Education interventions and emergency nurses’ clinical practice behaviours: A scoping review
Australasian Emergency Care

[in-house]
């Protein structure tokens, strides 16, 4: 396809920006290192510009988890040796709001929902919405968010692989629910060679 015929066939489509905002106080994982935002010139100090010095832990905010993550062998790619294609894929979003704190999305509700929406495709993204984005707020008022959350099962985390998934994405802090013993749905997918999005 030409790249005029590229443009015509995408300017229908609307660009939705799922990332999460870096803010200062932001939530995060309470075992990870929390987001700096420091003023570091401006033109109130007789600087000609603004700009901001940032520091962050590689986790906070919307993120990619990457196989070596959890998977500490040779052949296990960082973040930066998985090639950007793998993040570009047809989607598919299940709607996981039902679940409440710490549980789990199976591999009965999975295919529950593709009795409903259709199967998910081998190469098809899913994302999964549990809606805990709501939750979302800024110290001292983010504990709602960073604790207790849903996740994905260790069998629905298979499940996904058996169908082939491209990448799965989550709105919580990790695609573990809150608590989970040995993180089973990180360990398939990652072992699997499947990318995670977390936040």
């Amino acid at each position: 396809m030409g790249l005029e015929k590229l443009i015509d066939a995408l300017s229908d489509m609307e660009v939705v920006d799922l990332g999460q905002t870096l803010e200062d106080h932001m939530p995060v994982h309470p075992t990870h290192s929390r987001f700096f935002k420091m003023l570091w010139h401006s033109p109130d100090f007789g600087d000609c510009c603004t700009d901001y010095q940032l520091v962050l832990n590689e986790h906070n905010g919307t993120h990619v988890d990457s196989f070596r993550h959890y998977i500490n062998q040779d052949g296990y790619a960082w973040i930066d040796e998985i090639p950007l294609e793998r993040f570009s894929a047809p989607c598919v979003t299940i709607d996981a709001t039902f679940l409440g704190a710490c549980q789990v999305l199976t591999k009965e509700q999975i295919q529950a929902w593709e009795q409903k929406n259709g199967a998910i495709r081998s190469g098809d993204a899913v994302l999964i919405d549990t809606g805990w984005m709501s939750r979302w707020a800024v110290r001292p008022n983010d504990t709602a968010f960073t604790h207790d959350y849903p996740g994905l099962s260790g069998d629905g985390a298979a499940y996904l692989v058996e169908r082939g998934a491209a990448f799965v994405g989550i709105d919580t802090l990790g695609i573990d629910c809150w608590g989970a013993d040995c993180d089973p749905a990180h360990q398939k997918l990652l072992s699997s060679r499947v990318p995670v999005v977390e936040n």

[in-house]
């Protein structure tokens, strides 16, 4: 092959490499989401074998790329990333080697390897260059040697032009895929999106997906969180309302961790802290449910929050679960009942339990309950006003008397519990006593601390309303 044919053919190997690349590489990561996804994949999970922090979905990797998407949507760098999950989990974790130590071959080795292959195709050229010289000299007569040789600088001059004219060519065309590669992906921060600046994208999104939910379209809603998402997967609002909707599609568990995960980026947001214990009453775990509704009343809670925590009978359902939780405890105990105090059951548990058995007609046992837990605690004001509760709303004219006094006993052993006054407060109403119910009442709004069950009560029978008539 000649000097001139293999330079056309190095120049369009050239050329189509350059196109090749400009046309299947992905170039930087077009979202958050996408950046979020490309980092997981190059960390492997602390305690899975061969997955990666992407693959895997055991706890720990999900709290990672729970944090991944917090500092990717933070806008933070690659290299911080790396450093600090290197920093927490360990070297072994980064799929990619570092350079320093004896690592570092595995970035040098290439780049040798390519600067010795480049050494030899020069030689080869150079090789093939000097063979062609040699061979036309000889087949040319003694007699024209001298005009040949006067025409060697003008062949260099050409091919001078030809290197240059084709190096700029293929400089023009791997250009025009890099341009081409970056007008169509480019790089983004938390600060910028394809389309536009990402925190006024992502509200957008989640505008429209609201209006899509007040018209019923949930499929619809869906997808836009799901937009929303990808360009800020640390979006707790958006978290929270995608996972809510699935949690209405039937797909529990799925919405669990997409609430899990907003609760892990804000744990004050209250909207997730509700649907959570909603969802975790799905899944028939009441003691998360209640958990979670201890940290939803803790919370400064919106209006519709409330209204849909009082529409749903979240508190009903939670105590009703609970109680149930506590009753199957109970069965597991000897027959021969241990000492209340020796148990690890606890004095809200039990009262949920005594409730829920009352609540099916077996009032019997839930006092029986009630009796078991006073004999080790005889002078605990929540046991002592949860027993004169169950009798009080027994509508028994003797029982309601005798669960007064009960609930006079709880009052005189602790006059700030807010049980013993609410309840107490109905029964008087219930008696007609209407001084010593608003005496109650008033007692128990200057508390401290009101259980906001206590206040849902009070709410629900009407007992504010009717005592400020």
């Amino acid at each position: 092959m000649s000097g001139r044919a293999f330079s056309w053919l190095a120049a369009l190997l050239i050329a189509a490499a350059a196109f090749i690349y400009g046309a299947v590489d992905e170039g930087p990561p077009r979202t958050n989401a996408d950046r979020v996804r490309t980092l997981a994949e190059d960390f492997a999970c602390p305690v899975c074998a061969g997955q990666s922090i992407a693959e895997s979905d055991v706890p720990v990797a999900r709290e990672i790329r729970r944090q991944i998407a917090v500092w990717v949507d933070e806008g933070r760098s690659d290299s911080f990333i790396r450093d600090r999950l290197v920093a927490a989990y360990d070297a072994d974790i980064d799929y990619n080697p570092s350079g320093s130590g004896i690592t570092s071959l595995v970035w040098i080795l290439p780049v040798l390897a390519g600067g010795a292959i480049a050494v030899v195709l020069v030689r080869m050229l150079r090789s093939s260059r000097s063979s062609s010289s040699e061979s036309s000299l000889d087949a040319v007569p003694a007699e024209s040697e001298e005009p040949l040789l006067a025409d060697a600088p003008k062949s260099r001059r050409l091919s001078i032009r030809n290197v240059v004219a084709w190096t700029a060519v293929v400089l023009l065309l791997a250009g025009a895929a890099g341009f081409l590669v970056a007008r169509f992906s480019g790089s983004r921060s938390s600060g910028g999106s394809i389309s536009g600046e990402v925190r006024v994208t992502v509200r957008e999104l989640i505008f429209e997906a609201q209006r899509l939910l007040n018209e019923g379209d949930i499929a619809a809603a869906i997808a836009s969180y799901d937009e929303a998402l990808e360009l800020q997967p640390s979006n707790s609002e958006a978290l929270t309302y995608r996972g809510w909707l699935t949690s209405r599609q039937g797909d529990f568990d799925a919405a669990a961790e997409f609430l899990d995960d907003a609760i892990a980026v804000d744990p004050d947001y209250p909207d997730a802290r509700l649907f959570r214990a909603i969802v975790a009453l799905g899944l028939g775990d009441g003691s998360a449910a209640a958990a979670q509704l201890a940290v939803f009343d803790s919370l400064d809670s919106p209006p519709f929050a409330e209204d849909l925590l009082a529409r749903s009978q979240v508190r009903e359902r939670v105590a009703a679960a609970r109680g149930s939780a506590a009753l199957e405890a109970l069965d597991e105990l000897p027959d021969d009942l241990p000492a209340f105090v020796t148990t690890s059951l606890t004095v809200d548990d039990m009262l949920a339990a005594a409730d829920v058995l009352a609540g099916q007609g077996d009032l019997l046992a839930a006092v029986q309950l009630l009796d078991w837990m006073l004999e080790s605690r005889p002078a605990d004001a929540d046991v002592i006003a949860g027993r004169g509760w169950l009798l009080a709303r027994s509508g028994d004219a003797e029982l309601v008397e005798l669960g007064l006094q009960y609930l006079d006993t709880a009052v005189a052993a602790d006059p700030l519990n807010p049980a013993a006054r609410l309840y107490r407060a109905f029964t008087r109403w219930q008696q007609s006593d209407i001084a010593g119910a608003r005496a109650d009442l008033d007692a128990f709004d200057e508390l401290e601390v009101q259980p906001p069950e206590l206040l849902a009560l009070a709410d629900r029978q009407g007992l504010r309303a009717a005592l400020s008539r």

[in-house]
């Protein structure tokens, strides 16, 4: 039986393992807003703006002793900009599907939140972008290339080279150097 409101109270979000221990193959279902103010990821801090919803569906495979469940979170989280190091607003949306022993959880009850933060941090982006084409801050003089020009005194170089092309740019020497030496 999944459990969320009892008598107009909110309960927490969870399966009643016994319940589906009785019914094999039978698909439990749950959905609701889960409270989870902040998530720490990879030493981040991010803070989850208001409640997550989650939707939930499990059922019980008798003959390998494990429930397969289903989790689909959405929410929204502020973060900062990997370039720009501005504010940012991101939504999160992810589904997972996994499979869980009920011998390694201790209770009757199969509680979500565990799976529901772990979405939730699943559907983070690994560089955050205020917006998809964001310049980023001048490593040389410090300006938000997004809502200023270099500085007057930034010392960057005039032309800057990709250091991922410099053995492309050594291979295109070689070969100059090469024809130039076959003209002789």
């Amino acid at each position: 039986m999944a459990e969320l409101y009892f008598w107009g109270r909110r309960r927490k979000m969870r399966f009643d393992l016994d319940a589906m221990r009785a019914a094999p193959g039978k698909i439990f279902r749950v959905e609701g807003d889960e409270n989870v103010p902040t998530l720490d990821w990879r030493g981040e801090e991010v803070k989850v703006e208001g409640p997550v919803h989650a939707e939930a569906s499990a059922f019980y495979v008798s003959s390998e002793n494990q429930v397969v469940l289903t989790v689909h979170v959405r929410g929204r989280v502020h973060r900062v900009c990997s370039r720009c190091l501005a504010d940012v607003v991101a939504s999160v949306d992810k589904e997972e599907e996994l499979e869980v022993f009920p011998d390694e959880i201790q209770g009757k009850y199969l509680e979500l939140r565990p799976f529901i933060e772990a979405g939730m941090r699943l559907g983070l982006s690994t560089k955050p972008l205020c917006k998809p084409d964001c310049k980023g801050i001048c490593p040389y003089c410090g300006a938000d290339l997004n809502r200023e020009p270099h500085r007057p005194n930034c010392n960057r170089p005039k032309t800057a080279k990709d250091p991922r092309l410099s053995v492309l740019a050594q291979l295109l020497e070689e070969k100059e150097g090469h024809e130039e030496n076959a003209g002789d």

Background: Many education interventions in emergency nursing are aimed at changing nurse behaviours. This scoping review describes and synthesises the published research education interventions and emergency nurses’ clinical practice behaviours. Methods: Arksey and O'Malley’s methodological framework guided this review, which is reported according to Preferred Reporting Items for Systematic reviews and Meta-Analyses Extension for Scoping Reviews (PRISMA-ScR). CINAHL, MEDLINE complete, ERIC, and Psycinfo were searched on 3 August 2023. Two pairs of researchers independently conducted all screening. Synthesis was guided by the Behaviour Change Wheel and Bloom's Taxonomy of Educational Objectives. Results: Twenty-five studies were included. Educational interventions had largely positive effects on emergency nurses’ clinical practice behaviours. Ten different interventions were identified, the most common was education sessions (n = 24). Seven studies reported underpinning theoretical frameworks. Of the essential elements of behaviour change, seven interventions addressed capability, four addressed motivation and one addressed opportunity. Mapping against Bloom's taxonomy, thirteen studies addressed analysis, eleven studies addressed synthesis and two studies addressed evaluation. Conclusion: Few studies addressed elements of behaviour change theory or targeted cognitive domains. Future studies should focus on controlled designs, and more rigorous reporting of the education intervention(s) tested, and theoretical underpinning for intervention(s) selected.
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